Rozalind‘s fatherand the last head of the Giants, Old Cingalau (not the moth, perhaps a nickname, like Wide-Belt), feeling that his time has come, arranged for the two to get married. He only wanted his daughter to be happy.

But what to do with the difference in size? Rozalinda agreed to be turned into a human and so the two lived happily ever after…

And after old Cingalau died, his grave became the hill of Gogasa, and the place where Rozalinda found the group of people she took home is today the village of Rozavlea, its inhabitants being descendants from Rozalinda and Robonban.

Another legend says that old Urias’ burial mounds hides a massive horde of riches that can only be discovered on Christmas Eve, at Easter, or on St. George’s Day, when magical fires burn above his grave. Or it could have been Decebal, one of the first rulers of the Dacians, Romanian’s ancestors, who ordered these Giants to protect the Dacian treasures he’d hidden in a cave when Romans attacked, 1st century AD.

Capcaun, The Ogre

I do remember being scared of this mosnter, for he was supposed to eat naughty children (which I was not!). Sometimes he has two heads, other times a head of a dog on the body of a man, it appears that he is also a shape-shifter, being able to transform itself in other animals too.

In legends Capcaunul has his own land, usually dark, arid and populated with strange creatures.

Romanian Monsters of Myth and Folklore, Omul Span, Harap Alb

The Forest Goddesses, Vâlve or Charmstresses


Ielele are charmstresses, women of forests and waters with magic powers living in Romania and populating its folklore. Better keep away for they are irresitable, especially to men, and they will make youlooseyour way through the forest. And be gone!

Blessed, alluring IELELE,
Mistresses of breeze,
Ladies of the earth and mist,
Through the air you rise,
On the grass you slide,
And on waves you glide.

(translated by Patricia Furstenberg)

Folk legend say that wherever the seductive ielele danced, strung in a circle, afterwards the ground appeared scorched, dead. No grass would ever grow there, for many years, but instead only red, poisonous herbs and mushrooms would appear.

Folk legend say that wherever the seductive ielele danced, strung in a circle, afterwards the ground appeared scorched, dead. No grass would ever grow there, for many years, but instead only red, poisonous herbs and mushrooms would appear.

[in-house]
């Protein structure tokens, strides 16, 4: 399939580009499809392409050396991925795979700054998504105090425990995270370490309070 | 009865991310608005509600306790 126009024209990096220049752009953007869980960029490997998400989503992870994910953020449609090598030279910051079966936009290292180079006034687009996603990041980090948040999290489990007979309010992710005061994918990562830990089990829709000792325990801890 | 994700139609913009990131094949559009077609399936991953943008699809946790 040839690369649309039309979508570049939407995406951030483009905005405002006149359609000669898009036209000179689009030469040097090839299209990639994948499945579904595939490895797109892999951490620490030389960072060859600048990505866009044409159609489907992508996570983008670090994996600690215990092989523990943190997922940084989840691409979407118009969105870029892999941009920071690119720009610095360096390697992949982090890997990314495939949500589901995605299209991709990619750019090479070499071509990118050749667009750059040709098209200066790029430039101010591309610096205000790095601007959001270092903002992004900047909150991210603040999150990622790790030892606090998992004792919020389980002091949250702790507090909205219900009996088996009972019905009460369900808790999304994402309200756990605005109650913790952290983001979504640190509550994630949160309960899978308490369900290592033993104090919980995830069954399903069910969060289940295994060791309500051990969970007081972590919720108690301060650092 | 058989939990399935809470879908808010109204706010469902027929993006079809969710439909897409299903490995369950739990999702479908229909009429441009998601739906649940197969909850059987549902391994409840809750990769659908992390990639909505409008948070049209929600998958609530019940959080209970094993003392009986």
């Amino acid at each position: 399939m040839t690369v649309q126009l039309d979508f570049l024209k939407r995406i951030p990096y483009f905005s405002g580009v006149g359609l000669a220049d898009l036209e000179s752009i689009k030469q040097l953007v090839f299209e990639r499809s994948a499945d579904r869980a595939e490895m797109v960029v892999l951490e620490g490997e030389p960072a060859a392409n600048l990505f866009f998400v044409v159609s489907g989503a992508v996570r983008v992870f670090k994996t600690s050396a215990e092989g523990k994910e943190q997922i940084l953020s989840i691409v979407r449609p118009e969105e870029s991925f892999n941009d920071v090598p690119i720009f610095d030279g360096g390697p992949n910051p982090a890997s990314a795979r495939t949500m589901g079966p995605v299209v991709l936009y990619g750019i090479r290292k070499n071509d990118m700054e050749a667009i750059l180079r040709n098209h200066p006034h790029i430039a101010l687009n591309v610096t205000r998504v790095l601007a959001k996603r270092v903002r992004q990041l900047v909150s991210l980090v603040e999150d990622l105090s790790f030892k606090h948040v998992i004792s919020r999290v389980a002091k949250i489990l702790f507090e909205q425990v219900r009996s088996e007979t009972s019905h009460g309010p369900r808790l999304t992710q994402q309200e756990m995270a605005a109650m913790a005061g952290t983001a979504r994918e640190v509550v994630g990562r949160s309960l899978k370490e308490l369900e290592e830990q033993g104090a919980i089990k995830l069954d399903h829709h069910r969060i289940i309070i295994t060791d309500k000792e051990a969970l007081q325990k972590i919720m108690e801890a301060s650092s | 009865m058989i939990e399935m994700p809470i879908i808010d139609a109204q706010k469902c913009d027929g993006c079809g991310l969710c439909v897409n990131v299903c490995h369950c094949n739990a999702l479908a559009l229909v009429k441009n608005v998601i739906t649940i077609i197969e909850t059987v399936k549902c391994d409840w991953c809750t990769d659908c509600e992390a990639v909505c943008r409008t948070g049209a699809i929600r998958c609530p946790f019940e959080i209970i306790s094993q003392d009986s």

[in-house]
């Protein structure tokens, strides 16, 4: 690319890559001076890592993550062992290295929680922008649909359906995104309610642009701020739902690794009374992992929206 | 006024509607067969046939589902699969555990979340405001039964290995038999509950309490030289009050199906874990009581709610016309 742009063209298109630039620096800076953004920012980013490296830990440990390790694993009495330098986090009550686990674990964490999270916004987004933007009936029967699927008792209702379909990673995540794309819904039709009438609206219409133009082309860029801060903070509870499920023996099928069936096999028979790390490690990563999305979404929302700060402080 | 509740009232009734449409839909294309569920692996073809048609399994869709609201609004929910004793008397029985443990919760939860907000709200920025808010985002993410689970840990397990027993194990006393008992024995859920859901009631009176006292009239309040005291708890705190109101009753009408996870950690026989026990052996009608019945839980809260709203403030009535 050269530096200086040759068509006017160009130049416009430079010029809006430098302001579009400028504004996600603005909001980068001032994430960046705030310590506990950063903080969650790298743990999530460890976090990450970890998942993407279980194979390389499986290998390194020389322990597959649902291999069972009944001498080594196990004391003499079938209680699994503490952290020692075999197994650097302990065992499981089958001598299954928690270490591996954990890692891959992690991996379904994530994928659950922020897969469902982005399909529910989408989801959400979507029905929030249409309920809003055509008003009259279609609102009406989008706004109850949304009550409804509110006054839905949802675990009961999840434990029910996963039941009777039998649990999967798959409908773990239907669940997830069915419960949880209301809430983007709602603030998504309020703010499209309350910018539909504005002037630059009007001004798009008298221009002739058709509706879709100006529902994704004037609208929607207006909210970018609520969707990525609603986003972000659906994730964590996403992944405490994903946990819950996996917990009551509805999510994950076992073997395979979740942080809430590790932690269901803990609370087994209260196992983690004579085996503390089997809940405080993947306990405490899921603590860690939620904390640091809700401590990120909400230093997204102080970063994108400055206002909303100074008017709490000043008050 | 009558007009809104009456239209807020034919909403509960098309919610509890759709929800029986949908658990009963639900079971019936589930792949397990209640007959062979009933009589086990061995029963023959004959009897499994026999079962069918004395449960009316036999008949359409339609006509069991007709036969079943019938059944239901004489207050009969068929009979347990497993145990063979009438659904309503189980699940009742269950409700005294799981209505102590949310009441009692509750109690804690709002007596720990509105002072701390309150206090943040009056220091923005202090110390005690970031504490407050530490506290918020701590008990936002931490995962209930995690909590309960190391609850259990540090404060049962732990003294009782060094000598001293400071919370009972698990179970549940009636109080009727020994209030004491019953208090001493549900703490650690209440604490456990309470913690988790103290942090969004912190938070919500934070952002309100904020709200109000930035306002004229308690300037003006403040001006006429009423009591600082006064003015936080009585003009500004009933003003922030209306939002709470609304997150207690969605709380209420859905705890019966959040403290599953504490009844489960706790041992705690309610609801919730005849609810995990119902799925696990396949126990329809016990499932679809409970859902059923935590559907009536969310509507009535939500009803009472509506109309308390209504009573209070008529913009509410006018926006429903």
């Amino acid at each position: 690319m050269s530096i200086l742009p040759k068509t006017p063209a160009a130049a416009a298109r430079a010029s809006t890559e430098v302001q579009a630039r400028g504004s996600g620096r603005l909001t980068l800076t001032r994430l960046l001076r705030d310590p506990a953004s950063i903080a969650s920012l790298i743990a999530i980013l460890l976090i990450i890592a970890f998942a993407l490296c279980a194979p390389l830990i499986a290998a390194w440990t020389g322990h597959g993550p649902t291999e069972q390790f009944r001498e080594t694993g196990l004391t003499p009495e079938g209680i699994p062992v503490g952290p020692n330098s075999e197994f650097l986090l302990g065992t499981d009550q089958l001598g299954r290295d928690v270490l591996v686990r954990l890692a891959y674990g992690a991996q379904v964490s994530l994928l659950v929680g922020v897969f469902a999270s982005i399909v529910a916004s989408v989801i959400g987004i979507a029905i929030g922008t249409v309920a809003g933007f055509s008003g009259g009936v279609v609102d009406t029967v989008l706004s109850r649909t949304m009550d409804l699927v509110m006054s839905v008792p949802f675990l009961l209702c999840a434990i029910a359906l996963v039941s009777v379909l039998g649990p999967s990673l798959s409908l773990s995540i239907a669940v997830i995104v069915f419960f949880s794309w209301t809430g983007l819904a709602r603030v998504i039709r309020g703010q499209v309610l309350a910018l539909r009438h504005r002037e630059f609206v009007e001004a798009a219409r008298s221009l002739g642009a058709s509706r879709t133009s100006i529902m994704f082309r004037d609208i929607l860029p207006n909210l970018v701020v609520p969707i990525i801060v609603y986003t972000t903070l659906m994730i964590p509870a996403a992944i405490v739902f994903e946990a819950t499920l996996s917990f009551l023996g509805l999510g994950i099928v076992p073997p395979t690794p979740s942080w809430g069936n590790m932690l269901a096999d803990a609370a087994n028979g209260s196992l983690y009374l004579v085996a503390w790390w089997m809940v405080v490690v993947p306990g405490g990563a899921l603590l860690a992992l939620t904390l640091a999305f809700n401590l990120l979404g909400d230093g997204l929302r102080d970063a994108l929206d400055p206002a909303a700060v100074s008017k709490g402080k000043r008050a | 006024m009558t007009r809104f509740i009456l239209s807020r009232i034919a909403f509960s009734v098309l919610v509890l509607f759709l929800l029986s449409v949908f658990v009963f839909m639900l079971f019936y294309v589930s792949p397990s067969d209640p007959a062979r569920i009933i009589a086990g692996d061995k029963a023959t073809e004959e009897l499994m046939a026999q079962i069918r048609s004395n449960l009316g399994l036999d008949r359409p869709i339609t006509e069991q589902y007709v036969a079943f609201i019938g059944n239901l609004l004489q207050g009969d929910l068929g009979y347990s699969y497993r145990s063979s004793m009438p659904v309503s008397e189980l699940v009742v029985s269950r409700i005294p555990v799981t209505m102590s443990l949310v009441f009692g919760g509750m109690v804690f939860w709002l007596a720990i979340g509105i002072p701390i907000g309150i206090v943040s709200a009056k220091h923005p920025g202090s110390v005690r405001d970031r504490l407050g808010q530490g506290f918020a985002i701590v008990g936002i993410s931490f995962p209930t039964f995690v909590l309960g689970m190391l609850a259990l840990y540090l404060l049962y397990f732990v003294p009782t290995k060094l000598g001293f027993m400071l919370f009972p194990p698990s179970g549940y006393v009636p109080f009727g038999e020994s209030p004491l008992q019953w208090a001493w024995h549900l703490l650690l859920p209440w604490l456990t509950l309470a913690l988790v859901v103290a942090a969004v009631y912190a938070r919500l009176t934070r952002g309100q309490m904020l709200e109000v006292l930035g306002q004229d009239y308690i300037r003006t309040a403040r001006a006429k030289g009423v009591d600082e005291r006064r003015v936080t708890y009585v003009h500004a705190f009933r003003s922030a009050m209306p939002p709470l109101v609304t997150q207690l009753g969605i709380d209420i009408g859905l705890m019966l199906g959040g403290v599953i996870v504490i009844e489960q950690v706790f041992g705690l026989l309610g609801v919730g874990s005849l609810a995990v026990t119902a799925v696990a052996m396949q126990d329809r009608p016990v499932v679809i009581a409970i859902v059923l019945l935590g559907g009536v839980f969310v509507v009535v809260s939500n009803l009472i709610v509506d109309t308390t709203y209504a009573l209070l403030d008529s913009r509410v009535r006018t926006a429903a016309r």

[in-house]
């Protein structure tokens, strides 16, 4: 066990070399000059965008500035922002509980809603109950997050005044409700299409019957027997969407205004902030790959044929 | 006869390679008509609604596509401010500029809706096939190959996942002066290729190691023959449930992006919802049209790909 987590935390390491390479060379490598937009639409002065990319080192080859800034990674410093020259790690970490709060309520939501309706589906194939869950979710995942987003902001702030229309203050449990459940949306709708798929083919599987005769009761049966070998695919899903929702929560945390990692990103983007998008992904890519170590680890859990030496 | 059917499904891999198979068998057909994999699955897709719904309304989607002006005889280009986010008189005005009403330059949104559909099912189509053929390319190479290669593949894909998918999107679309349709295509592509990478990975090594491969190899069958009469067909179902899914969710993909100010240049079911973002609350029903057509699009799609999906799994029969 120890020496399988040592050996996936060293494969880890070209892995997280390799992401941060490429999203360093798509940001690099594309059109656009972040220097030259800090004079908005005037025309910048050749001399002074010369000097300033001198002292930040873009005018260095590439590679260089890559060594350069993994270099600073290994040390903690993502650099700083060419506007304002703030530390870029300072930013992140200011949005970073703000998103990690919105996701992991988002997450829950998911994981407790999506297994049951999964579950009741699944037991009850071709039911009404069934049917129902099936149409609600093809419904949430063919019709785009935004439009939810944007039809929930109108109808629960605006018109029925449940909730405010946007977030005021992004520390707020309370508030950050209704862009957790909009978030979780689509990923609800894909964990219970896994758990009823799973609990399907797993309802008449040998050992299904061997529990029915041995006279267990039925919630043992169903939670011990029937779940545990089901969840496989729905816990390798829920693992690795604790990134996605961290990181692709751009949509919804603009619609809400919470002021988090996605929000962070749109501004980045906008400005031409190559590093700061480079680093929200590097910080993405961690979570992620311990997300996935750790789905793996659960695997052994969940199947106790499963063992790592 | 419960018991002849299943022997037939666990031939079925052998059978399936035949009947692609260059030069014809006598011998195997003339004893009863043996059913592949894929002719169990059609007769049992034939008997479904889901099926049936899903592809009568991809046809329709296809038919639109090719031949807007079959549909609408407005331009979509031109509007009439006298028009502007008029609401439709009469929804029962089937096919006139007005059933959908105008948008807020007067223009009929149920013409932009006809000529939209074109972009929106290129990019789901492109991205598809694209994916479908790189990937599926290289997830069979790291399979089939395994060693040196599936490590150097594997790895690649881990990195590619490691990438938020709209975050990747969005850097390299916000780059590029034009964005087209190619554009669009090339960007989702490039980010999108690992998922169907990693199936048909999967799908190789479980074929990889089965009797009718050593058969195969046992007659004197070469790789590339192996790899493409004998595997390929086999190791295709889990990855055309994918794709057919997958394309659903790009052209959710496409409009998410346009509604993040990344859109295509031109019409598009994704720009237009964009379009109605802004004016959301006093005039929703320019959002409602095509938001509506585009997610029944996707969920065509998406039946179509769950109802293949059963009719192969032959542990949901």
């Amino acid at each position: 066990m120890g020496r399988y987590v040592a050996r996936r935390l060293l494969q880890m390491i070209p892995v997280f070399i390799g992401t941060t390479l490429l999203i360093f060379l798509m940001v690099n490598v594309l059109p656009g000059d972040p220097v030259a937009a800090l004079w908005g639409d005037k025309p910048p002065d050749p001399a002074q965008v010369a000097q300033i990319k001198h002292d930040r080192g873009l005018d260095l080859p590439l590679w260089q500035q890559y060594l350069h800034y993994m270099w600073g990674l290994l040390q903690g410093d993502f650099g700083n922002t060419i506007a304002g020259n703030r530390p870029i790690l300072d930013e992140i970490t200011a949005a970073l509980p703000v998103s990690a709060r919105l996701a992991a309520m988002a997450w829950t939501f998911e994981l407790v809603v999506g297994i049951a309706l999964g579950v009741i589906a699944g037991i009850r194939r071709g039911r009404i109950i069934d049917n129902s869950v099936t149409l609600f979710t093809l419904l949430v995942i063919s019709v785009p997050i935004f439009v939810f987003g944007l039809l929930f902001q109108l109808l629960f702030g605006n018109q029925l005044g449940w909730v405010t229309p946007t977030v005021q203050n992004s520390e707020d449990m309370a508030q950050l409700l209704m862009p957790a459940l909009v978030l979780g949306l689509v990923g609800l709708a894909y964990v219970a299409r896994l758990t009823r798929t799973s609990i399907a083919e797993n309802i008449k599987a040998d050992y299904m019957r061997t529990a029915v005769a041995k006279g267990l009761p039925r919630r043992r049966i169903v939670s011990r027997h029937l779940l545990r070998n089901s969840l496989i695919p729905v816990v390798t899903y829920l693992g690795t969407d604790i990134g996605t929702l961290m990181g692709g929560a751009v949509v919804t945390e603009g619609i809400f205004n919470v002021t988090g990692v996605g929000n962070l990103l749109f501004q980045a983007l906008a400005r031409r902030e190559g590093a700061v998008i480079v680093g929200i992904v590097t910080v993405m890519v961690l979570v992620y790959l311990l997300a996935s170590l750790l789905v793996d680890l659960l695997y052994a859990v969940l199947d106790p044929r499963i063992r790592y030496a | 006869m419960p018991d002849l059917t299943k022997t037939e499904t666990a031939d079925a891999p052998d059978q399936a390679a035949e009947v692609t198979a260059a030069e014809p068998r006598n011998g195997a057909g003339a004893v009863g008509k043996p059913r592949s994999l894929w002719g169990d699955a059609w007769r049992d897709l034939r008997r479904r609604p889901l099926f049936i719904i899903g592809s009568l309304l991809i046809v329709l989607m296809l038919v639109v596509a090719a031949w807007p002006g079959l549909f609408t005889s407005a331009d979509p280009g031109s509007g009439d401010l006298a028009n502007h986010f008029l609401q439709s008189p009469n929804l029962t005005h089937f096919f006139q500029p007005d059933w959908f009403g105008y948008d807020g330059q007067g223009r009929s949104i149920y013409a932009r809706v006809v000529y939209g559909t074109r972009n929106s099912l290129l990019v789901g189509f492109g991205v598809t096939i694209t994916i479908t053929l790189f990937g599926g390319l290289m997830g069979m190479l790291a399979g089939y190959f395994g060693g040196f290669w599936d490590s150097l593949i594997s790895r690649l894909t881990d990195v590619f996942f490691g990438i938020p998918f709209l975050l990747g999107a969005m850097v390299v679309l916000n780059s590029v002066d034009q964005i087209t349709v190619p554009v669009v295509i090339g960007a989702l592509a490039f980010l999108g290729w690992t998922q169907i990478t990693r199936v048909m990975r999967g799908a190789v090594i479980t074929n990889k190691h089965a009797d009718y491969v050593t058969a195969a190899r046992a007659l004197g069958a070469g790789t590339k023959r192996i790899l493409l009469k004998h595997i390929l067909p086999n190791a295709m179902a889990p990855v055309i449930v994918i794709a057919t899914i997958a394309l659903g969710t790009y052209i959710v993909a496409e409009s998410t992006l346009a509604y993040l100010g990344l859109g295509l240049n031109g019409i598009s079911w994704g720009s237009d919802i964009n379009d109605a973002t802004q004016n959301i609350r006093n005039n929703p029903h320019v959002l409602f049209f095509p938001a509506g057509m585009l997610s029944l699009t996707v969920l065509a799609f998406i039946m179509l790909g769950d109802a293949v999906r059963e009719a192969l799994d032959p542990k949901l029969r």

Omul Spân

A sly and repulsive antagonist, the Omul Spân, Bold Man, Glabrous Man, is a character of treacherous intelligence, yet he has the role of initiating Harap-Alb, the hero of the Romanian fairytale with the same title, thus representing, together with the Red Emperor, a necessary evil for the growth of the protagonist.

Enjoyed this? Learn about worldwide Past and Present Monsters of Folk Tales too.

Books by Patricia Furstenberg on Amazon

17 Replies to “Romanian Monsters of Myth and Folklore #Im4Ro”

    1. Cheering your visit, Sally 🙂
      Yes, and it is not such a well known myth.
      I should add in the post that the root of the word “Fartat” comes from ‘frate” = brother. But “fartat” also means prieten. 🙂

  1. Interesting post. There are quite a variety of Romanian monsters. The giants sound almost charming, but Capcaun scares me . . . anything that can shape shift scares me!

  2. Oh, yes, we can hold hands then, Priscilla. Shape shifting freaks me out too.

    What can I say, Romanians have a wild imagination 🙂

    Thank you for visiting twice today 🙂 I’d forgotten this post in drafts. Remembered it this morning when I was Tweeting for #FolkloreThursday and their #monsters theme! 🙂

  3. Thank you very much, for this interesting posting, Patricia. Seems the regular information from WP are now again delivered to me too. Happy to be here. 🙂 Michael

    1. Imi amintesc ca, in copilărie, cand am citit pentru școală poezia lui Ion Heliade Rădulescu, tare înspăimântată am fost de Zburătorul. Poate de aceea il asociez cu un monstru și am considerat că locul lui este in articolul de față. 🙂